Alas, industry and government inspection is not very thorough. The detection process is expensive, there are not enough inspectors, and USDA inspects only meat headed for interstate commerce. Some meat is inspected by state inspectors, and most is not inspected at all. Who knows how they inspect meat from China?
The only way to be certain that every piece meat leaves the slaughterhouse sterile is irradiation. That's right, bathe the meat in electron beams, X-rays or gamma rays. BAM! as Emeril would say. No more microbes. So far research has shown no damage to the food, and only minor losses of vitamins, far less than when cooked, and no risk to humans. So far.
If your trusted grocer is sold contaminated meat and grinds it in the morning, it can contaminate the grinder and all the meat ground that day. I'm sorry to be the one to tell you, knowing your butcher and having her daughter baby sit for you is not a guarantee of safety.
It is important to remember that "sell by" dates are no guarantee of safety. All manner of circumstances can negate it. If the refrigerated truck that brought the meat from Nebraska is not at the proper temp, if, when it is unloaded at the warehouse it sits on the loading dock too long while them fork lift guy is out for lunch, if the cold room at your butcher's shop is not cold enough because the new guy doesn't like working at 38F, and if the display case has a compressor on the fritz, well, let's put it this way, below 40F it is a refrigerator, above 40F it is an incubator.
How about veggies? After harvest, they can be washed, but bacteria cling, and sometimes they get down into the insides of the veggies, especially if the source was contaminated water. They can be scrubbed with chlorine and other disinfectants, but they can never get all the bugs, especially if they are deep inside.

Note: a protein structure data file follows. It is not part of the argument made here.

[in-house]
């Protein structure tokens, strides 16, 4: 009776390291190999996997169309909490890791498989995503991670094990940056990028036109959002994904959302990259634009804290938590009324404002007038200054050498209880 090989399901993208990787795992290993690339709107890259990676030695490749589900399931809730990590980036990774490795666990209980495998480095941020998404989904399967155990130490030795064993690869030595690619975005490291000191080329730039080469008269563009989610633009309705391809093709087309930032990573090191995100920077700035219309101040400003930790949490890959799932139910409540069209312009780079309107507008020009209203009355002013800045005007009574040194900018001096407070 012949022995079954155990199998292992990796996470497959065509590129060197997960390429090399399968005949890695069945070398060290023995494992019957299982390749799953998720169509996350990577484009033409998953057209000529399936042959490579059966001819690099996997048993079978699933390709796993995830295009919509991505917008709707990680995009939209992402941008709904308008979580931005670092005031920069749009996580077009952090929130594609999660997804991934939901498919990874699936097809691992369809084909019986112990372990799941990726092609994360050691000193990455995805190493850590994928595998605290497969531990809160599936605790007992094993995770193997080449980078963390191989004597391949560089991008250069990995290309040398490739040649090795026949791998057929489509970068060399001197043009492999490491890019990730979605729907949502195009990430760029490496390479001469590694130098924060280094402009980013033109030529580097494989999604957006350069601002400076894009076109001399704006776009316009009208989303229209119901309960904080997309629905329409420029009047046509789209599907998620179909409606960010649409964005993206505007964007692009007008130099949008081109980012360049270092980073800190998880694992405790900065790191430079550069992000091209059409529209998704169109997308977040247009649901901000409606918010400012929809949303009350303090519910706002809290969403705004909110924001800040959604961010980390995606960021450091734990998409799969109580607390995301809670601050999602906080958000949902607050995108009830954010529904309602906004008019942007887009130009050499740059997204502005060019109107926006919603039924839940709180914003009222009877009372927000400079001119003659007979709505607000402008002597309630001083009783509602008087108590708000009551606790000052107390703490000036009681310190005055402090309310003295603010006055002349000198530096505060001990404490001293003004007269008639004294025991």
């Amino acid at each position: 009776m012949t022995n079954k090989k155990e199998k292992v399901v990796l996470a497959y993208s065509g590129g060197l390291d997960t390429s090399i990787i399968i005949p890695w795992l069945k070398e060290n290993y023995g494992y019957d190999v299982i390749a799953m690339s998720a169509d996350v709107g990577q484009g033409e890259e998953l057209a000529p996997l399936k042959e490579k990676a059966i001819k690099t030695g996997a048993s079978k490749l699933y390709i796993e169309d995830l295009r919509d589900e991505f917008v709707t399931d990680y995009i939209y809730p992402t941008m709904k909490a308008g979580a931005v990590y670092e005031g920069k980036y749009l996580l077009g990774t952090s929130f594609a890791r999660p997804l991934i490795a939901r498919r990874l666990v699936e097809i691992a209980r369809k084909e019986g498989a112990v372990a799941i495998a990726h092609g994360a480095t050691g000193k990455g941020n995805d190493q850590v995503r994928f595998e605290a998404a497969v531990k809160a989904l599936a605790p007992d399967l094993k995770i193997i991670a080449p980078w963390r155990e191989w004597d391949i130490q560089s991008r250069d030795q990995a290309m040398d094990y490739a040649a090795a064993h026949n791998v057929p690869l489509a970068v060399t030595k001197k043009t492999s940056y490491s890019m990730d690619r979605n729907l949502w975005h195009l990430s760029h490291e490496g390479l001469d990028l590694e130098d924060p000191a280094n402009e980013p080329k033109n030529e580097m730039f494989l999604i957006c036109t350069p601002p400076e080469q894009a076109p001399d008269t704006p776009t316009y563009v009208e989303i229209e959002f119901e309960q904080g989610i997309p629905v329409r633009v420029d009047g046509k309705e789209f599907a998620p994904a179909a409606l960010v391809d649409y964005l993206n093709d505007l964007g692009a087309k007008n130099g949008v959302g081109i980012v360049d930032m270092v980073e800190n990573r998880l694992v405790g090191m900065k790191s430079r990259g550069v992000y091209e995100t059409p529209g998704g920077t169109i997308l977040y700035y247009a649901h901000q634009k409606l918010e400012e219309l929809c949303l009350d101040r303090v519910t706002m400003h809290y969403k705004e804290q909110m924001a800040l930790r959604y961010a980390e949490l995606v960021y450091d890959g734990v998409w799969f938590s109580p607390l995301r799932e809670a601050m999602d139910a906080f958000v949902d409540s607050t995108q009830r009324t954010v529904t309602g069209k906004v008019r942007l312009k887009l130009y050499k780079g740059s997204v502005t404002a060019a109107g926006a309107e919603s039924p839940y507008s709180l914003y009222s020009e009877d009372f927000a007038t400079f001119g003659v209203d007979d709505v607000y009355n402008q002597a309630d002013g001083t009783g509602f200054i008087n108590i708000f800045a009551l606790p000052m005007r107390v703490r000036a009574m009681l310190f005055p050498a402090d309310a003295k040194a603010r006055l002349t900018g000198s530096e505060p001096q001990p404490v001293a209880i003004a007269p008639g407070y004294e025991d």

That's part of the problem with sprouts. Microbes get into the seeds so no amount of washing can kill them. Then they are moistened and warmed and they grow. And so do the bacteria. The ideal sprouting environment is also the ideal pathogen environment. Even homegrown sprouts carry risk. I know you've been growing sprouts in your kitchen for years and nobody ever got sick (are you certain nobody had the "24-hour flu" a day after eating your sprouts?), but I've been driving a car for 45 years and I've never been killed, but that doesn't mean driving a car can't kill you. Once again, irradiation is the only method we have for sending sure-fire sterile raw vegetables into the market.
No, freezing will not kill most of the bad guys. Some of them just go to sleep. Marinating doesn't work either. The only surefire mass production solution is irradiation.
So you're not convinced that irradiation is safe? Funny how folks who admonish climate change deniers for refusing to believe scientific data turn into luddites when it comes to food irradiation.